Posts Tagged As: Anderson Cooper
July 2nd, 2012
That’s what CNN’s Anderson Cooper wrote in a lengthy email to Andrew Sullivan this morning. It’s a good email and I encourage you to read it.
He explains why he hadn’t talked about his private life before. A good part of his career involves going to other parts of the world where being gay could place not just himself but his crew in danger. That is a legitimate concern, as reinforced by the recent news that a gay AP Intern in Mexico City was found dead at the bottom of an elevator shaft. Also, regular discussions of a journalist’s private life could serve as a distraction depending on the topics he or she covers.
That’s why each journalist, needs to assess his situation individually. And many do keep their private lives intensely private. Quick, without googling, how many marriages has Sam Donaldson had? How about Ted Koppel? What do you know of Edward R. Murrow’s private life? I’ve long felt that it was okay to give journalists a lot more slack in deciding how to handle their private lives, in contrast to other kinds of celebrities who exploit their private lives for the sake of publicity.
As for Cooper’s private life, he hasn’t exactly shielded his from public view. And that makes it hard to say that he was every really closeted. And so I don’t think anyone is surprised by today’s announcement. But I think many of us are appreciative for many of the same reasons Cooper gives for deciding to come forward. Usually whenver someone famous comes out, we like to title our posts with some variant of “Welcome Out.” But in Cooper’s case, I think I’ll just go with his acknowledgement of fact, a matter of fact that I think we all knew without him saying it. But the fact is, it’s nice to hear him say it.
October 7th, 2009
CNN’s Anderson Cooper hosted a debate between Dan Choi, West Point graduate and Iraq vet and an Arabic language specialist, and Elaine Donnelly, a woman who has never served a day in her life yet who argues on behalf of her “Center for Military Readiness” against gay people (and women in general) serving in the military.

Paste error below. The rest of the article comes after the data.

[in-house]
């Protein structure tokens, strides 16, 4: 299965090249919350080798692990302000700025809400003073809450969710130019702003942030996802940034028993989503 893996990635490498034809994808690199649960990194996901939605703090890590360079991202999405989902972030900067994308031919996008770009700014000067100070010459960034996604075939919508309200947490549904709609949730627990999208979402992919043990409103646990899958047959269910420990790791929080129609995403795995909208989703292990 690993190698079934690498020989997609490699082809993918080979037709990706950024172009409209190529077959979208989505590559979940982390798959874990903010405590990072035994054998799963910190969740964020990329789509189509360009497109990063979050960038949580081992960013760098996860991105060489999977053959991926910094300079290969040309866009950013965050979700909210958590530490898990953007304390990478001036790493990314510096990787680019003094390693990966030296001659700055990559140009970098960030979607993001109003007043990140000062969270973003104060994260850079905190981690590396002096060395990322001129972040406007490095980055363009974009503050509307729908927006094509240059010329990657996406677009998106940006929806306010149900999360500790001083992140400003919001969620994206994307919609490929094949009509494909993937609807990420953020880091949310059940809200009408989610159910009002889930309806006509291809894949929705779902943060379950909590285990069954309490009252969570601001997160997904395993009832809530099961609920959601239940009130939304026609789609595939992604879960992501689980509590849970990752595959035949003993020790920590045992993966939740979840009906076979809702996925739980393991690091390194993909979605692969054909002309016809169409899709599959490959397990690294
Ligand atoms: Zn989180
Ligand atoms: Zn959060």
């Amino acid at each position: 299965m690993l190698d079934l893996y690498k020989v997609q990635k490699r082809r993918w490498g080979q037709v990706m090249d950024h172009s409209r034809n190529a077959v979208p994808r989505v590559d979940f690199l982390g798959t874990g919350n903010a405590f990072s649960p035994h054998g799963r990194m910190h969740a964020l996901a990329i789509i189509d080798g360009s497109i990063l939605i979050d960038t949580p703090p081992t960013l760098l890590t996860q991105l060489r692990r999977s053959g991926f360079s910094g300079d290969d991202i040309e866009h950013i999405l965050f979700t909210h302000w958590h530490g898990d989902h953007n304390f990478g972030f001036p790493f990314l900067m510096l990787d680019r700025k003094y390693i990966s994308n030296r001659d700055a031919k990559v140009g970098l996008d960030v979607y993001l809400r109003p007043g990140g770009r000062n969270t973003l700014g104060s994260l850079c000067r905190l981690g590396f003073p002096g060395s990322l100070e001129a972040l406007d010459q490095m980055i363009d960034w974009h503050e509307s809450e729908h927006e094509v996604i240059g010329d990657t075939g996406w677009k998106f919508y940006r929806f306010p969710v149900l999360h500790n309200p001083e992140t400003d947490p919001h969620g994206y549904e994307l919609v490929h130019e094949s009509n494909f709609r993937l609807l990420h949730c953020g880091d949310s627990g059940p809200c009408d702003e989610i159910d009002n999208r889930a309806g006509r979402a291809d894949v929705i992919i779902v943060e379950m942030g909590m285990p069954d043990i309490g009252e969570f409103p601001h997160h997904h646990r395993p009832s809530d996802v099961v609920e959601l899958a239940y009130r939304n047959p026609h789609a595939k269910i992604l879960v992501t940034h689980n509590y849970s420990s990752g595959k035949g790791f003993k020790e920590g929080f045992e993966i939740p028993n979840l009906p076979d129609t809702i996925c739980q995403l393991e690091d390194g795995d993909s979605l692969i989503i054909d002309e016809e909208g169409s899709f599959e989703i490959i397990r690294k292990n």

Elaine’s performance was consistent with previous efforts at warning of the great scary, ooky, spooky, gay folks being in “forced intimacy” with good ol’ homophobes. Which makes me say, “Please God, please. All I want for Christmas is for Elaine Donnelly to stay the voice and face of Don’t Ask, Don’t Tell.”
Exodus President Alan Chambers appeared on CNN last night. I compare what he told Anderson Cooper with what he wrote in his book, God's Grace and the Homosexual Next Door.
February 7th, 2007
I’ll bet if you were to poll ordinary Americans on the street today, you would find the whole concept of “ex-gay” to be largely unknown. While we talk about ex-gay programs on this website, Exodus and other ex-gay ministries have for the most part escaped the limelight among the general public. Focus in the Family’s Mike Haley once told a Love Won Out audience that Exodus was “one of the church’s best kept secrets.” CNN Producer Jim Spellman says that until he talked with Melissa Fryrear, also from Focus on the Family, he had never met or talked to anyone who considered themselves ex-gay. But with Ted Haggard’s recent miraculous transformation from fallen boy-toy customer to “completely heterosexual” in only three weeks, people are starting to ask questions.
Last night’s edition of “Anderson Cooper 360” on CNN explored the claims of the ex-gay movement. Melissa Fryrear, a “former lesbian” who claimed to no longer have any homosexual feelings, threw cold water on the idea that change can happen as rapidly as three weeks. She told reporter Joe Johns:
“It’s not quantifiable in the sense of years. It’s… For me it was gradual change that was recognizable one year to the next year to the next year. But again, the issues were so complicated contributing to my struggle that it took a significant amount of time to work through those.”
(Note: These transcripts are my own from the DVR. CNN’s rush transcript is here.)
Salon.com’s Mark Benjamin provided what is probably the most startling quote. He talked to dozens of people who underwent ex-gay therapy and said:
“I was unable to find one single person who is not on the payroll of one of these organizations that does this therapy who said, ‘yes, after going through the therapy, in fact, I’m cured of homosexuality.'”
After Joe Johns’ report aired, Alan Chambers, President of Exodus International then appeared with Mark Shields of the Human Rights Campaign to talk with Anderson Cooper. Mark Shields said that Ted Haggard’s claim did not pass the “laugh test.” Alan Chambers, in probably the world’s first instance of an official of Exodus agreeing with a spokesman from the HRC, replied, “I don’t know Ted Haggard’s journey over the last three weeks, but like Mark, I would say that it’s something that… it doesn’t seem like something that is really the case.”
But what’s even more interesting, I think, is that when Anderson Cooper tried to press Alan Chambers on whether he himself was heterosexual and no longer experienced same-sex attractions, Alan ducked and weaved:
Anderson Cooper: So you entered counseling. Do you still have attraction to men, you know, you’re just choosing not to act on it?